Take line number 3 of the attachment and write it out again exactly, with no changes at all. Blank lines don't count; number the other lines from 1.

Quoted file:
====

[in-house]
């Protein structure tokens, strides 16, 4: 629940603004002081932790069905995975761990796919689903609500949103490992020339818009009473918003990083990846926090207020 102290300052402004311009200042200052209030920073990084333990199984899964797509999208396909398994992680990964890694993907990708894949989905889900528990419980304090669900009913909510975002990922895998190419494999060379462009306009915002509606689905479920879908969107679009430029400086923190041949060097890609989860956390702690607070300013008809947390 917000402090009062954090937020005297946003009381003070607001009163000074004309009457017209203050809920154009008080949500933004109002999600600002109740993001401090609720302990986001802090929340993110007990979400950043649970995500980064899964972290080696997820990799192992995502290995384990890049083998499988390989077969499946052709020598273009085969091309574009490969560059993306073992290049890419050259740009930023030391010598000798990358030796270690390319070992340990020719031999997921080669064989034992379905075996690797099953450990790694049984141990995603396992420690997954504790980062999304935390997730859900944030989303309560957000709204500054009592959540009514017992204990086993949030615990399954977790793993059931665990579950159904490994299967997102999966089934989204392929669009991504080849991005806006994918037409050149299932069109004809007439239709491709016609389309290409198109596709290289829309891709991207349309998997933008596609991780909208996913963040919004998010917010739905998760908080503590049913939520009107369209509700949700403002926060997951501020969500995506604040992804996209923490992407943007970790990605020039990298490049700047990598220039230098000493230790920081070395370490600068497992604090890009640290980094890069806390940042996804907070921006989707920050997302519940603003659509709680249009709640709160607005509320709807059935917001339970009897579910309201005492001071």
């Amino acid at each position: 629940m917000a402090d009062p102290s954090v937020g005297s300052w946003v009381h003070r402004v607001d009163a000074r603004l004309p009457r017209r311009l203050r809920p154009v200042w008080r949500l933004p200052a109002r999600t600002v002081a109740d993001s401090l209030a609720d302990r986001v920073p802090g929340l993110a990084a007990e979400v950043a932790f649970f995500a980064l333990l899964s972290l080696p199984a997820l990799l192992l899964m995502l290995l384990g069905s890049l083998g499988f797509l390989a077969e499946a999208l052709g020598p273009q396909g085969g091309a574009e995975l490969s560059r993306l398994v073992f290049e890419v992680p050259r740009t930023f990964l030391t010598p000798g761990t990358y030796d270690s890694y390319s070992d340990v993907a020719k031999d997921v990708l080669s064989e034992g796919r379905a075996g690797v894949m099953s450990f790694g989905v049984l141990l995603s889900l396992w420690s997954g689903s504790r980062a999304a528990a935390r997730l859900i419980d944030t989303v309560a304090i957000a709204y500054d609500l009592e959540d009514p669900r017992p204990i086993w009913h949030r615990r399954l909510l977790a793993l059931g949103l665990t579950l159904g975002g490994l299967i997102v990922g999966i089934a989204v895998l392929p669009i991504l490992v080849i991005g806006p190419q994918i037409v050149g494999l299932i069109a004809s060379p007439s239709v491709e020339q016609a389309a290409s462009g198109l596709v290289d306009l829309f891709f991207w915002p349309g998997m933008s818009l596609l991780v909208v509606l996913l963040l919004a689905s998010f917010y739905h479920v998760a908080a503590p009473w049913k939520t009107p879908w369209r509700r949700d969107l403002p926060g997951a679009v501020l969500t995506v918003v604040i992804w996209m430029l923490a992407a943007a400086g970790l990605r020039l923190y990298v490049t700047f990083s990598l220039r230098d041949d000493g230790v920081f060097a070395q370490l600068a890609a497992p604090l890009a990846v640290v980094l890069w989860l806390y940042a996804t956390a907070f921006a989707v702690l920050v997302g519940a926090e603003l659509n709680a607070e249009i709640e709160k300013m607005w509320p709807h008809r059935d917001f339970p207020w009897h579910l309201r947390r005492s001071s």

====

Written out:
């Amino acid at each position: 629940m917000a402090d009062p102290s954090v937020g005297s300052w946003v009381h003070r402004v607001d009163a000074r603004l004309p009457r017209r311009l203050r809920p154009v200042w008080r949500l933004p200052a109002r999600t600002v002081a109740d993001s401090l209030a609720d302990r986001v920073p802090g929340l993110a990084a007990e979400v950043a932790f649970f995500a980064l333990l899964s972290l080696p199984a997820l990799l192992l899964m995502l290995l384990g069905s890049l083998g499988f797509l390989a077969e499946a999208l052709g020598p273009q396909g085969g091309a574009e995975l490969s560059r993306l398994v073992f290049e890419v992680p050259r740009t930023f990964l030391t010598p000798g761990t990358y030796d270690s890694y390319s070992d340990v993907a020719k031999d997921v990708l080669s064989e034992g796919r379905a075996g690797v894949m099953s450990f790694g989905v049984l141990l995603s889900l396992w420690s997954g689903s504790r980062a999304a528990a935390r997730l859900i419980d944030t989303v309560a304090i957000a709204y500054d609500l009592e959540d009514p669900r017992p204990i086993w009913h949030r615990r399954l909510l977790a793993l059931g949103l665990t579950l159904g975002g490994l299967i997102v990922g999966i089934a989204v895998l392929p669009i991504l490992v080849i991005g806006p190419q994918i037409v050149g494999l299932i069109a004809s060379p007439s239709v491709e020339q016609a389309a290409s462009g198109l596709v290289d306009l829309f891709f991207w915002p349309g998997m933008s818009l596609l991780v909208v509606l996913l963040l919004a689905s998010f917010y739905h479920v998760a908080a503590p009473w049913k939520t009107p879908w369209r509700r949700d969107l403002p926060g997951a679009v501020l969500t995506v918003v604040i992804w996209m430029l923490a992407a943007a400086g970790l990605r020039l923190y990298v490049t700047f990083s990598l220039r230098d041949d000493g230790v920081f060097a070395q370490l600068a890609a497992p604090l890009a990846v640290v980094l890069w989860l806390y940042a996804t956390a907070f921006a989707v702690l920050v997302g519940a926090e603003l659509n709680a607070e249009i709640e709160k300013m607005w509320p709807h008809r059935d917001f339970p207020w009897h579910l309201r947390r005492s001071s």